1815, "to say bad words, use profane language," a vulgar pronunciation of curse (v.). Transitive sense of "to curse, swear at" is by 1838. Related: Cussed; cussing. To cuss (someone) out is attested by 1881.
"bus which carries passengers for a fare," 1915, short for jitney bus (1906), American English, from gitney, jetney (n.), said in a 1903 newspaper article to be a St. Louis slang for any small coin, especially "a nickel," (the buses' fare typically was a nickel), the coin name attested or suggested by 1898, probably via New Orleans from French jeton "coin-sized metal disk, slug, counter" (see jetton).
"I'll give a nickel for a kiss,"
Said Cholly to a pretty miss.
"Skiddo," she cried, "you stingy cuss,"
"You're looking for a jitney buss."
["Jitney Jingle," 1915]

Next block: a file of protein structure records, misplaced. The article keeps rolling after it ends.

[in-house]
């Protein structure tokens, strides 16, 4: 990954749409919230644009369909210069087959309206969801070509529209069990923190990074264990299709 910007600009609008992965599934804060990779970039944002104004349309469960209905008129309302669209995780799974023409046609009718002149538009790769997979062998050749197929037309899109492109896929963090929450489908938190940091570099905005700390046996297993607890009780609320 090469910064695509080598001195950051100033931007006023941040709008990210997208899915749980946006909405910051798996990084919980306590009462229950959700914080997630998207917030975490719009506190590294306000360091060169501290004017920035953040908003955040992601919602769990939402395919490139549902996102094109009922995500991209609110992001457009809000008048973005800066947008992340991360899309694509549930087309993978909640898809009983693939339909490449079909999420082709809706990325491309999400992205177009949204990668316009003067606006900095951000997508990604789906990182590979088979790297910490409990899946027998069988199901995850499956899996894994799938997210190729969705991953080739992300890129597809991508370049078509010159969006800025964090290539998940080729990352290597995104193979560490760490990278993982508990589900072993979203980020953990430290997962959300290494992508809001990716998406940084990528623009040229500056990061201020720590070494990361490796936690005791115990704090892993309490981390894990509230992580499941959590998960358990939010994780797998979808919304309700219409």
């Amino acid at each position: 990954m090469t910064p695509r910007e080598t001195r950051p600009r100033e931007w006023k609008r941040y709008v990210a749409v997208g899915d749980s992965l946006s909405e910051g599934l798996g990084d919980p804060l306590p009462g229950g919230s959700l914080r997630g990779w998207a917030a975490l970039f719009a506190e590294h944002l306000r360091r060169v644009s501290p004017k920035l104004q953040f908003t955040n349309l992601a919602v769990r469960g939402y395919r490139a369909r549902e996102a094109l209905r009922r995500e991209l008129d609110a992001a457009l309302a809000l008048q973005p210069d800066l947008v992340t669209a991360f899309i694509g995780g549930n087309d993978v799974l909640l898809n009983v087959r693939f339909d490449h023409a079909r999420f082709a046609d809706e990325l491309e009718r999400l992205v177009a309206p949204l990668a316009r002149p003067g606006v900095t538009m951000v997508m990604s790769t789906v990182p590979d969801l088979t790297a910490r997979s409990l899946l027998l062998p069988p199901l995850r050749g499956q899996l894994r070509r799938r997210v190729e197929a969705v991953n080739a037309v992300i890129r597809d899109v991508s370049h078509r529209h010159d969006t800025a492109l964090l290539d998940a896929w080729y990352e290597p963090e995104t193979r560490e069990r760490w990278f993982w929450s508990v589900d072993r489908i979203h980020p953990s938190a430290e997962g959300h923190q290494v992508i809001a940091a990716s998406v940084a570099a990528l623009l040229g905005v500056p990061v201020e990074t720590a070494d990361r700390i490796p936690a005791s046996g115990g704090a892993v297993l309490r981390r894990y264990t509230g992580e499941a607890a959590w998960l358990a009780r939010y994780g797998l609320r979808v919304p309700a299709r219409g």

The origin and signification of the word was much discussed when the buses first appeared. Some reports say the slang word for "nickel" comes from the bus; most say the reverse, however there does not seem to be much record of jitney in a coin sense before the buses came along (a writer in "The Hub," August 1915, claims to have heard and used it as a small boy in San Francisco, and reported hearsay that "It has been in use there since the days of '49"). Most sources credit it to the U.S. West, especially California, though others trace it to "southern negroes, especially in Memphis" ["The Pacific," Feb. 7, 1915].